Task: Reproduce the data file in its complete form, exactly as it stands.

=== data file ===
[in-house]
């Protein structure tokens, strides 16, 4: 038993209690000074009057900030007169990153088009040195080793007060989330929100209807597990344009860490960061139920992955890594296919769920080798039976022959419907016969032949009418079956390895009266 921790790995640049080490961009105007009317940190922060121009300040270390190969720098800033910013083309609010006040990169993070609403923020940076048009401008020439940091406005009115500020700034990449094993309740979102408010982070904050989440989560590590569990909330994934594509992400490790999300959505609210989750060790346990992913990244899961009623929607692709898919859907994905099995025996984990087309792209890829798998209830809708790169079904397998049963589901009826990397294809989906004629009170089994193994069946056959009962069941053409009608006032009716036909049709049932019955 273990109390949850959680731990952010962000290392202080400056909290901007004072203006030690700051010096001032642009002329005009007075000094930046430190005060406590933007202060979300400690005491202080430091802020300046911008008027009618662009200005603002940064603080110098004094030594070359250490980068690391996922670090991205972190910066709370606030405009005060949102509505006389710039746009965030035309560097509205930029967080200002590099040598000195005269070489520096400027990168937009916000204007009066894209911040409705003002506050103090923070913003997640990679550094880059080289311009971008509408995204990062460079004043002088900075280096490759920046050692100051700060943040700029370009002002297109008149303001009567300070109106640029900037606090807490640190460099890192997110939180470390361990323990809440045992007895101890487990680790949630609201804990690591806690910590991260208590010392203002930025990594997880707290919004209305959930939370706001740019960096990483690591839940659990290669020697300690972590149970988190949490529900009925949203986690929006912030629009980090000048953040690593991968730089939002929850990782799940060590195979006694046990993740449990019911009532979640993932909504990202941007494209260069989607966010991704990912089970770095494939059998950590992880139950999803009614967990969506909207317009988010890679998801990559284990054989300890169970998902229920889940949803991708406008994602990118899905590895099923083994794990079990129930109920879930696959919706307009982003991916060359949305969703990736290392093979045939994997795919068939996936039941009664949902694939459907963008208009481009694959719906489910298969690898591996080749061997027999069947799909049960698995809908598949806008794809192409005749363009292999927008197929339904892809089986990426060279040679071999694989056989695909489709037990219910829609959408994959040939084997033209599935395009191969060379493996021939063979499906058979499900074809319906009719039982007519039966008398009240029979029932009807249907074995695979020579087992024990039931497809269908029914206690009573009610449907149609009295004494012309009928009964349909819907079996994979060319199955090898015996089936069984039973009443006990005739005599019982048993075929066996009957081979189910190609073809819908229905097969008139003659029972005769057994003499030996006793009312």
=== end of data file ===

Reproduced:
[in-house]
């Protein structure tokens, strides 16, 4: 038993209690000074009057900030007169990153088009040195080793007060989330929100209807597990344009860490960061139920992955890594296919769920080798039976022959419907016969032949009418079956390895009266 921790790995640049080490961009105007009317940190922060121009300040270390190969720098800033910013083309609010006040990169993070609403923020940076048009401008020439940091406005009115500020700034990449094993309740979102408010982070904050989440989560590590569990909330994934594509992400490790999300959505609210989750060790346990992913990244899961009623929607692709898919859907994905099995025996984990087309792209890829798998209830809708790169079904397998049963589901009826990397294809989906004629009170089994193994069946056959009962069941053409009608006032009716036909049709049932019955 273990109390949850959680731990952010962000290392202080400056909290901007004072203006030690700051010096001032642009002329005009007075000094930046430190005060406590933007202060979300400690005491202080430091802020300046911008008027009618662009200005603002940064603080110098004094030594070359250490980068690391996922670090991205972190910066709370606030405009005060949102509505006389710039746009965030035309560097509205930029967080200002590099040598000195005269070489520096400027990168937009916000204007009066894209911040409705003002506050103090923070913003997640990679550094880059080289311009971008509408995204990062460079004043002088900075280096490759920046050692100051700060943040700029370009002002297109008149303001009567300070109106640029900037606090807490640190460099890192997110939180470390361990323990809440045992007895101890487990680790949630609201804990690591806690910590991260208590010392203002930025990594997880707290919004209305959930939370706001740019960096990483690591839940659990290669020697300690972590149970988190949490529900009925949203986690929006912030629009980090000048953040690593991968730089939002929850990782799940060590195979006694046990993740449990019911009532979640993932909504990202941007494209260069989607966010991704990912089970770095494939059998950590992880139950999803009614967990969506909207317009988010890679998801990559284990054989300890169970998902229920889940949803991708406008994602990118899905590895099923083994794990079990129930109920879930696959919706307009982003991916060359949305969703990736290392093979045939994997795919068939996936039941009664949902694939459907963008208009481009694959719906489910298969690898591996080749061997027999069947799909049960698995809908598949806008794809192409005749363009292999927008197929339904892809089986990426060279040679071999694989056989695909489709037990219910829609959408994959040939084997033209599935395009191969060379493996021939063979499906058979499900074809319906009719039982007519039966008398009240029979029932009807249907074995695979020579087992024990039931497809269908029914206690009573009610449907149609009295004494012309009928009964349909819907079996994979060319199955090898015996089936069984039973009443006990005739005599019982048993075929066996009957081979189910190609073809819908229905097969008139003659029972005769057994003499030996006793009312």